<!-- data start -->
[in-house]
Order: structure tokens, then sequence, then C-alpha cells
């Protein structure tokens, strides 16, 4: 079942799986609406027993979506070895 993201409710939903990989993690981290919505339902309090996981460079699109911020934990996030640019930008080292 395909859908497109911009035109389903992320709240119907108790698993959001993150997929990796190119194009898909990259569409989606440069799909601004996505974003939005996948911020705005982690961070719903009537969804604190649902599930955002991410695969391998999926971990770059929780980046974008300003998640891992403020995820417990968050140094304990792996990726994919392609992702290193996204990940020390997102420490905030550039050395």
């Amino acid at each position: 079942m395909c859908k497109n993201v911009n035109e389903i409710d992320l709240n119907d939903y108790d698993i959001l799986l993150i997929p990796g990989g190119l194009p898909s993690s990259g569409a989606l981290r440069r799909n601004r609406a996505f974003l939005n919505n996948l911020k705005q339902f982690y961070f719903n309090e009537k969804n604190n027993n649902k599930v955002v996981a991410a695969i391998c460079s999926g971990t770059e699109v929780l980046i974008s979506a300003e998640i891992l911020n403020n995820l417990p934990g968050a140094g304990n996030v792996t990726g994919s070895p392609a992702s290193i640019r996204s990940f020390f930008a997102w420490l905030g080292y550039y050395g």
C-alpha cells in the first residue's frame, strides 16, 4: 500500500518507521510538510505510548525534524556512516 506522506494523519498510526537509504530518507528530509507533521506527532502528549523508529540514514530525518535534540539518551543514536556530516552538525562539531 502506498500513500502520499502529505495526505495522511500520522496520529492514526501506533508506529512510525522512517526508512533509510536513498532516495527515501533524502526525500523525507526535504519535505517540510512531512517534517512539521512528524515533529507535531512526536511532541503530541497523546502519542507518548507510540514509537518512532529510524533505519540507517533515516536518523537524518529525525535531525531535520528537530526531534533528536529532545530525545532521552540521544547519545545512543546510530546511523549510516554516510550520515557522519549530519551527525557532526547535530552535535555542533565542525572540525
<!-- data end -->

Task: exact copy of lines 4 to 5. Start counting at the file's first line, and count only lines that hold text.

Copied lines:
């Amino acid at each position: 079942m395909c859908k497109n993201v911009n035109e389903i409710d992320l709240n119907d939903y108790d698993i959001l799986l993150i997929p990796g990989g190119l194009p898909s993690s990259g569409a989606l981290r440069r799909n601004r609406a996505f974003l939005n919505n996948l911020k705005q339902f982690y961070f719903n309090e009537k969804n604190n027993n649902k599930v955002v996981a991410a695969i391998c460079s999926g971990t770059e699109v929780l980046i974008s979506a300003e998640i891992l911020n403020n995820l417990p934990g968050a140094g304990n996030v792996t990726g994919s070895p392609a992702s290193i640019r996204s990940f020390f930008a997102w420490l905030g080292y550039y050395g």
C-alpha cells in the first residue's frame, strides 16, 4: 500500500518507521510538510505510548525534524556512516 506522506494523519498510526537509504530518507528530509507533521506527532502528549523508529540514514530525518535534540539518551543514536556530516552538525562539531 502506498500513500502520499502529505495526505495522511500520522496520529492514526501506533508506529512510525522512517526508512533509510536513498532516495527515501533524502526525500523525507526535504519535505517540510512531512517534517512539521512528524515533529507535531512526536511532541503530541497523546502519542507518548507510540514509537518512532529510524533505519540507517533515516536518523537524518529525525535531525531535520528537530526531534533528536529532545530525545532521552540521544547519545545512543546510530546511523549510516554516510550520515557522519549530519551527525557532526547535530552535535555542533565542525572540525